Ecuadorians have voted in referendum to accept a new constitution promoted by their leftist President, Rafael Correa. Although he is a leftist, I strongly support several points of the new charter.
For starters, and the biggy, the new constitution is designed to help break the stranglehold on the economy caused by a select few, the descendants of Spaniards, owning large land holdings. This is a common problem across Latin America and the Philippines. Not only are their the direct effects such as preventing or hindering many people from owning their land property, but there is also a cultural effect which hampers the development of these Hispanic cultures (I am including the Philippine culture as Hispanic in this case). The concept of being wealthy in much of East Asia and the West is of a diligent, hardworking businessman. Even in countries which have family-based oligarchies, such as South Korea, those oligarchies are involved in active business, and the roots of those chaebol only date to the 1950s, so in many cases the original entrepreneurs are still alive.
In Latin America and the Philippines, the traditional concept of being wealthy is owning a large ranch, or hacienda, and being fairly idle. In much of East Asia and the developed West, being wealthy is to work and earn lots of money. In the Philippines and Latin America, being wealthy is NOT having to work, but instead to be able to be lazy.
It is easy to see why much of East Asia and the developed West are wealthier and more advanced than Latin America and the Philippines.
Tack onto this that many poor Filipinos and Latinos thus believe that to have wealth, you need land--but to have land, you have to be wealthy. Therefore, if you are poor and landless, you cannot become wealthy.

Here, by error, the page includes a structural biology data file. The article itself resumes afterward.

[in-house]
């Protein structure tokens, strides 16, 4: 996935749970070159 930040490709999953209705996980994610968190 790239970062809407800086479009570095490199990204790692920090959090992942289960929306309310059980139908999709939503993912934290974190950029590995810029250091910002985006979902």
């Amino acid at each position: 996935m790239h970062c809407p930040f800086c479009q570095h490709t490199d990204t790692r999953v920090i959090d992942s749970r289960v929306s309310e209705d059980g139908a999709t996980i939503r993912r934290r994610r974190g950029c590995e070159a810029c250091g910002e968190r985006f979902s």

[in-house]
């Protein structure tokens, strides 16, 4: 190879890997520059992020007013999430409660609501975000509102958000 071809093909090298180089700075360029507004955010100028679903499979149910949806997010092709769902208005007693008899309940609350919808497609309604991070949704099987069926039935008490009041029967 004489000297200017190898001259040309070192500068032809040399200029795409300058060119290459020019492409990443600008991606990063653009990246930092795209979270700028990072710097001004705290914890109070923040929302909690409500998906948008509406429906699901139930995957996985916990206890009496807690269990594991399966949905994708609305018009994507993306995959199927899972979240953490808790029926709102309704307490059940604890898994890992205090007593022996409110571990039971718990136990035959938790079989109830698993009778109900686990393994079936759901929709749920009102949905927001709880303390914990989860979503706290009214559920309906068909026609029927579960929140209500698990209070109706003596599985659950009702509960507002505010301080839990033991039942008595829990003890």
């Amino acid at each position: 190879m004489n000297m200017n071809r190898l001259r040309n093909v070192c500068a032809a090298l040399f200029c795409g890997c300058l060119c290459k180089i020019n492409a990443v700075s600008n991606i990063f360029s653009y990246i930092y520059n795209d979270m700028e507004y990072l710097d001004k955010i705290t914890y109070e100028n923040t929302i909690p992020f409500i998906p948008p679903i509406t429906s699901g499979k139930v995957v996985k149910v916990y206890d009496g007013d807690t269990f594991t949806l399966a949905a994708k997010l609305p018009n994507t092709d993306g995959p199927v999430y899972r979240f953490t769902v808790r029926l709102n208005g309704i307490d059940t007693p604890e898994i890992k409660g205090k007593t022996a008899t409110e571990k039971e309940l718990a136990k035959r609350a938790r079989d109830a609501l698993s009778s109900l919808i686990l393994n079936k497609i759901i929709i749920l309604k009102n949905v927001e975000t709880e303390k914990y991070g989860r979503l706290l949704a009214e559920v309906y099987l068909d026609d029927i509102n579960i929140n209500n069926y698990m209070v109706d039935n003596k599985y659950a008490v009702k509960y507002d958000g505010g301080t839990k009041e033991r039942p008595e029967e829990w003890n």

The new Ecuadorian constitution is supposed to allow the state to seize and sell unused land and to ban large holdings of land. Such land redistribution should occur in many Latin American countries and the Philippines. Countries such as the Philippines and Mexico should also permit foreigners to buy and own land--though they could limit the amount of land citizens of any single country, or all foreign countries, can own.
The constitution would also let Ecuador consider some foreign loans to be illegitimate, and so Ecuador would not have to pay off those debts. While this is bad, it would be convenient if the Philippines could simply remove its enormous public debt--which is preventing further loans and deterring investment, which in turn is preventing much needed infrastructure overhaul and growth--by declaring the old loans illegal.
While the BBC simply calls the constitution "controversial," the response from the "Economist" is far more telling. Although their article on the subject is generally negative, there is notably few actually criticisms of the mechanics of the constitution. Either the author of the piece did not read the constitution, or even the anti-economically-leftist "Economist" sees some value in what the new constitution can accomplish.
|Tag this post with:|
Found this article interesting? Check out:
History: The Roadmap to the Future.
History: The Roadmap to the Future--Africa.
History: The Roadmap to the Future--Asia.
History: The Roadmap to the Future--Europe.
History: The Roadmap to the Future--Latin America.
The Science Fiction Channel + Technorium.
The Vegetarian Diaries + Biologeel.